2. Taming the cycle for the general good? The insurance industry is in a prolonged period of soft conditions with abundant capital and relatively few catastrophes. Opinions vary as to what level of catastrophe would have an impact sufficient to push up rates. Typically, however, when the market does harden, it does so quite sharply and policyholders face a material increase in premiums, at least for two or three years. If the disaster is sufficiently large, then there may be failures. The apparently inevitable cycle poses questions about its effect on the security of society and whether regulators can or should intervene, for example by raising barriers to entry. Would cycle modelling help?

 

1. The introduction of probabilistic regulation frameworks in the mid-1990s led to an increase in the use of stochastic models in the industry to mitigate the flows in deterministic methods. Now, however, there are concerns that regulatory processes are slowing changes in models compared to a more principles-based environment. Is there a danger that model development could stall and so stymie innovation? Questions to consider:

• How will the industry change with the institutionalisation of models?
• Have models become too tied to regulation, making firms less ‘nimble’?
• Have other industries suffered from the same problem?

• Are regulators aware of the risk and what are their views?

 

2. With Solvency II, is the use of the VaR metric driving everyone to behave in similar, blinkered way thus creating a systemic risk?

Technological change affects the insurance industry from a business model/process and risk perspective.

 

1. Capital distribution. Today insurance risk bearing capital is concentrated in a few places and the insurance contract is generally long-term and illiquid. Is it possible to distribute capital around the world in a more dispersed way that could deploy funds very quickly? Could it be crowd sourced? Or is this simply an electronic coffee house? How important is the principle of indemnity? It would be worthwhile looking at ILS and projects that use parametric triggers and unit-based payments for lessons.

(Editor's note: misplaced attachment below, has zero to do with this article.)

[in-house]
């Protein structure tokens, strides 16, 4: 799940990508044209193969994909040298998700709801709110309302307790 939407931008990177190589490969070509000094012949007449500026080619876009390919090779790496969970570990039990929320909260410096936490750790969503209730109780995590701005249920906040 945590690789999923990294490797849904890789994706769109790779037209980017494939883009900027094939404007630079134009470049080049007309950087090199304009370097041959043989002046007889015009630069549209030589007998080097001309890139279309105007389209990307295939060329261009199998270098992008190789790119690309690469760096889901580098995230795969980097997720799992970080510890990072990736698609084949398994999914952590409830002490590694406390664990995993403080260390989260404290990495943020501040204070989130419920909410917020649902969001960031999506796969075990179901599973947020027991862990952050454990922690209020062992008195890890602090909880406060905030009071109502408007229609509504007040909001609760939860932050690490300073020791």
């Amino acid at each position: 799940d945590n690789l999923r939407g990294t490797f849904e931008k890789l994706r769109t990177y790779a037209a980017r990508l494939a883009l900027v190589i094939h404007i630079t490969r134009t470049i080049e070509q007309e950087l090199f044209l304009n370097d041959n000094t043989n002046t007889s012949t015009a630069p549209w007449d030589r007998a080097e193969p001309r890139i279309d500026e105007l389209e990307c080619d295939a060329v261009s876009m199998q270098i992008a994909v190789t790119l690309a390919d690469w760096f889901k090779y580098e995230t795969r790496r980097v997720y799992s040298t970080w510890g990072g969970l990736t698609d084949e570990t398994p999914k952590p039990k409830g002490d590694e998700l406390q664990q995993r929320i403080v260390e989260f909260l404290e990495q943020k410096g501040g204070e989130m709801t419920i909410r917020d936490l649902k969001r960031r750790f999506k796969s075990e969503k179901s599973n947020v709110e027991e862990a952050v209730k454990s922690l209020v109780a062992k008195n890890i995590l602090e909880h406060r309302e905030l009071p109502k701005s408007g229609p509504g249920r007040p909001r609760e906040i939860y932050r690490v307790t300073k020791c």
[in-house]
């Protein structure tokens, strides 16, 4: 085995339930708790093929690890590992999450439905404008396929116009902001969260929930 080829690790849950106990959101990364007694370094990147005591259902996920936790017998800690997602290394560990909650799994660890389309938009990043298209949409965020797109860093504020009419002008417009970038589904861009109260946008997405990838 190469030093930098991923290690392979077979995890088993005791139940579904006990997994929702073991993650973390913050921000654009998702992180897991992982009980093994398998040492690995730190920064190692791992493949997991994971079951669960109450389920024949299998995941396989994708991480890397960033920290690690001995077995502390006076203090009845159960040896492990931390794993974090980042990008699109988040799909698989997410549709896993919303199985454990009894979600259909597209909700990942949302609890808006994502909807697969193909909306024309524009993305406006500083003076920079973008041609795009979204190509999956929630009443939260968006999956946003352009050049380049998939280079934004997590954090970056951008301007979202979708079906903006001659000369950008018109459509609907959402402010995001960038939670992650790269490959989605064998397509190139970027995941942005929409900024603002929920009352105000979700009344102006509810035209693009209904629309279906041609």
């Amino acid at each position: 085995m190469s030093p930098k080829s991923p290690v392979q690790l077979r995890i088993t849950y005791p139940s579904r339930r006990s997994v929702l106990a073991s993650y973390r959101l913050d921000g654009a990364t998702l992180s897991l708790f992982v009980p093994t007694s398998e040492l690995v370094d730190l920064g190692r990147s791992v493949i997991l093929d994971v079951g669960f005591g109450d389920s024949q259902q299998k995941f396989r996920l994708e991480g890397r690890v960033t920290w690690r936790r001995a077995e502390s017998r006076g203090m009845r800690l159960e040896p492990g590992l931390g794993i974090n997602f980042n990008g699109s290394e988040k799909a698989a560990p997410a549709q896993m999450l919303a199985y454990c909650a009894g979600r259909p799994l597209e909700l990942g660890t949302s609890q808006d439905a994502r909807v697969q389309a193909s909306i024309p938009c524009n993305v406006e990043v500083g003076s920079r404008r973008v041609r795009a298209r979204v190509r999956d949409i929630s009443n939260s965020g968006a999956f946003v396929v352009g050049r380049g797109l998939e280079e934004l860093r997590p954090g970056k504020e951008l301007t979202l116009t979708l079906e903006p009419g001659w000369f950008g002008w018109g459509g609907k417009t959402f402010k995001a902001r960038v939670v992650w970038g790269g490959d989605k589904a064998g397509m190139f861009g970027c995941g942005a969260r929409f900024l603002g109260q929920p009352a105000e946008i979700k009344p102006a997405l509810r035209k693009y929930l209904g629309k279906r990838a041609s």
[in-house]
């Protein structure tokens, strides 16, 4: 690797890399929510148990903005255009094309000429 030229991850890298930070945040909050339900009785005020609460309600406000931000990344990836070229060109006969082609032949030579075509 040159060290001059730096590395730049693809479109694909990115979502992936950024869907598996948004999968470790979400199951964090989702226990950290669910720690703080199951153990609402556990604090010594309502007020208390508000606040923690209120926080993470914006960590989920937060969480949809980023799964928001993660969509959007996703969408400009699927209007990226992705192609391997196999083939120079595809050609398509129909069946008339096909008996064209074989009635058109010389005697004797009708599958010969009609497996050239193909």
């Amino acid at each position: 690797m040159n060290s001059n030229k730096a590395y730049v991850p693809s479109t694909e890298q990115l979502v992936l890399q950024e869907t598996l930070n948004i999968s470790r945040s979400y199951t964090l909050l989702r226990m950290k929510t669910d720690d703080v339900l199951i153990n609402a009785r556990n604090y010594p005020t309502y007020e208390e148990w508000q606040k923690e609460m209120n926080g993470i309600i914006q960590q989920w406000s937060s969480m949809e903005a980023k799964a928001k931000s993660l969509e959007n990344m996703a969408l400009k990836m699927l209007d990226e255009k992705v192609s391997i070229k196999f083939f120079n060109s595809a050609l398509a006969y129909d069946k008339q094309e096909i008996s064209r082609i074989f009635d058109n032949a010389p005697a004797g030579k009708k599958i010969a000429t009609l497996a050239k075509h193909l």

2. Business processes:
• How much human interaction is still necessary or desirable?
• Future of fortuity – how would near certainty about liabilities change the business model?
• Expert decision making systems
• AI/algorithmic underwriting
• How might the product offering change over time?
• How can business processes improve?

 

Models create a great deal of data. How can we digest that and interpret it? A lot of decisions are made on gut feel. What about expert systems that can help us make decisions? A decision machine?

 

3. Emerging risks What is the optimum organisational design? What are called emerging risks frequently have a high degree of uncertainty; they are threats whose impact cannot yet be reasonably assessed. While risk is foreseeable and amenable to process, sanctions and compliance, managing uncertainty requires a different culture. People need to be able to take decisions to respond quickly to changing circumstances and sometimes they fail in doing so. Instead of wanting people to build up expertise in a specialist area, they should move around the business so knowledge is shared and there is a cross-function approach.

 

4. The changing risk environment – what are the implications for insurers? How can they balance prudence with support for innovation? A safe risk appetite with competitive shareholder returns?
• Artificial intelligence
• Autonomous systems (including the “internet of things”)
• Nanotechnology
• Synthetic biology
• Genetic testing
• Big data

 

Communicating the cost-benefit of policyholder safety. Are we swapping fewer small events for a small number of catastrophic ones? Will net utility improve?